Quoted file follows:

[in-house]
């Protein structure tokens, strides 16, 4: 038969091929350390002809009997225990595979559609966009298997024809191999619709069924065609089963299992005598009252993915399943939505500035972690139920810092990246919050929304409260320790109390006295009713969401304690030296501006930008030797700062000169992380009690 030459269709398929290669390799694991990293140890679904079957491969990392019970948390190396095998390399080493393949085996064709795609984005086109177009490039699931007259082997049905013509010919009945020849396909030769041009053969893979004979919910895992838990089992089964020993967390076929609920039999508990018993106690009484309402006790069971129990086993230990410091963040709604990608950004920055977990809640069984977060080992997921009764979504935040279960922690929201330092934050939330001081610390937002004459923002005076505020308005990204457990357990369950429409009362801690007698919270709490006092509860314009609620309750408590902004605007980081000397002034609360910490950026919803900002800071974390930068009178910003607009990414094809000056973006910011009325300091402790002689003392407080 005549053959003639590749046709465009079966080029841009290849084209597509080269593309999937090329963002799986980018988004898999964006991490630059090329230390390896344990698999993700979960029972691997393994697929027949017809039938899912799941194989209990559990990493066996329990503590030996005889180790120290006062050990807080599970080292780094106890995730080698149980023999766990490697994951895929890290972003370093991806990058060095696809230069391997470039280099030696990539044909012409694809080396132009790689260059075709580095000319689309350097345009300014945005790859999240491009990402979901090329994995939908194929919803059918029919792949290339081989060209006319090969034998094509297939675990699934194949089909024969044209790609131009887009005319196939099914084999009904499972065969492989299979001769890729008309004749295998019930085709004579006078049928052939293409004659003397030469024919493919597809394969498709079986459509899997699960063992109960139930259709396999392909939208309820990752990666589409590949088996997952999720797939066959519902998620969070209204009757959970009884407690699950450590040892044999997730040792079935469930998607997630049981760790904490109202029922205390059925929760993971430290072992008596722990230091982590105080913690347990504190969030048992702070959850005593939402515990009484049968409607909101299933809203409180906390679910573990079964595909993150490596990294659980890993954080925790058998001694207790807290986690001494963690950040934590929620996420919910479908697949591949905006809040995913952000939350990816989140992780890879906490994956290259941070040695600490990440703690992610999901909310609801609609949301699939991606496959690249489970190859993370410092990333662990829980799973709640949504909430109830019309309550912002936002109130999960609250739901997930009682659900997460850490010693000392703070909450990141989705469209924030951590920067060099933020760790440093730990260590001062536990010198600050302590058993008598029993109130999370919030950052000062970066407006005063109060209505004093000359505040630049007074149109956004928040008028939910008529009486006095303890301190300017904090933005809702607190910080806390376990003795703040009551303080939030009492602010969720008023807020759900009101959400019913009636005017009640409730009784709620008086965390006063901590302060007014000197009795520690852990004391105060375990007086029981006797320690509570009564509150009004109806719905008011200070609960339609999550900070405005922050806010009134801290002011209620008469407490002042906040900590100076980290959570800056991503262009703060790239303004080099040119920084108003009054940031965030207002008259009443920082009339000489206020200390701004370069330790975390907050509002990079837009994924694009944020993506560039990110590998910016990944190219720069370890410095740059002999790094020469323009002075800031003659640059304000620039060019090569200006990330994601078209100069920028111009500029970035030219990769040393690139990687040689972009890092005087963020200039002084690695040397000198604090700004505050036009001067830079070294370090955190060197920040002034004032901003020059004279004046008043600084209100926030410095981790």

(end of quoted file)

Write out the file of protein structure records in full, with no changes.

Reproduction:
[in-house]
């Protein structure tokens, strides 16, 4: 038969091929350390002809009997225990595979559609966009298997024809191999619709069924065609089963299992005598009252993915399943939505500035972690139920810092990246919050929304409260320790109390006295009713969401304690030296501006930008030797700062000169992380009690 030459269709398929290669390799694991990293140890679904079957491969990392019970948390190396095998390399080493393949085996064709795609984005086109177009490039699931007259082997049905013509010919009945020849396909030769041009053969893979004979919910895992838990089992089964020993967390076929609920039999508990018993106690009484309402006790069971129990086993230990410091963040709604990608950004920055977990809640069984977060080992997921009764979504935040279960922690929201330092934050939330001081610390937002004459923002005076505020308005990204457990357990369950429409009362801690007698919270709490006092509860314009609620309750408590902004605007980081000397002034609360910490950026919803900002800071974390930068009178910003607009990414094809000056973006910011009325300091402790002689003392407080 005549053959003639590749046709465009079966080029841009290849084209597509080269593309999937090329963002799986980018988004898999964006991490630059090329230390390896344990698999993700979960029972691997393994697929027949017809039938899912799941194989209990559990990493066996329990503590030996005889180790120290006062050990807080599970080292780094106890995730080698149980023999766990490697994951895929890290972003370093991806990058060095696809230069391997470039280099030696990539044909012409694809080396132009790689260059075709580095000319689309350097345009300014945005790859999240491009990402979901090329994995939908194929919803059918029919792949290339081989060209006319090969034998094509297939675990699934194949089909024969044209790609131009887009005319196939099914084999009904499972065969492989299979001769890729008309004749295998019930085709004579006078049928052939293409004659003397030469024919493919597809394969498709079986459509899997699960063992109960139930259709396999392909939208309820990752990666589409590949088996997952999720797939066959519902998620969070209204009757959970009884407690699950450590040892044999997730040792079935469930998607997630049981760790904490109202029922205390059925929760993971430290072992008596722990230091982590105080913690347990504190969030048992702070959850005593939402515990009484049968409607909101299933809203409180906390679910573990079964595909993150490596990294659980890993954080925790058998001694207790807290986690001494963690950040934590929620996420919910479908697949591949905006809040995913952000939350990816989140992780890879906490994956290259941070040695600490990440703690992610999901909310609801609609949301699939991606496959690249489970190859993370410092990333662990829980799973709640949504909430109830019309309550912002936002109130999960609250739901997930009682659900997460850490010693000392703070909450990141989705469209924030951590920067060099933020760790440093730990260590001062536990010198600050302590058993008598029993109130999370919030950052000062970066407006005063109060209505004093000359505040630049007074149109956004928040008028939910008529009486006095303890301190300017904090933005809702607190910080806390376990003795703040009551303080939030009492602010969720008023807020759900009101959400019913009636005017009640409730009784709620008086965390006063901590302060007014000197009795520690852990004391105060375990007086029981006797320690509570009564509150009004109806719905008011200070609960339609999550900070405005922050806010009134801290002011209620008469407490002042906040900590100076980290959570800056991503262009703060790239303004080099040119920084108003009054940031965030207002008259009443920082009339000489206020200390701004370069330790975390907050509002990079837009994924694009944020993506560039990110590998910016990944190219720069370890410095740059002999790094020469323009002075800031003659640059304000620039060019090569200006990330994601078209100069920028111009500029970035030219990769040393690139990687040689972009890092005087963020200039002084690695040397000198604090700004505050036009001067830079070294370090955190060197920040002034004032901003020059004279004046008043600084209100926030410095981790």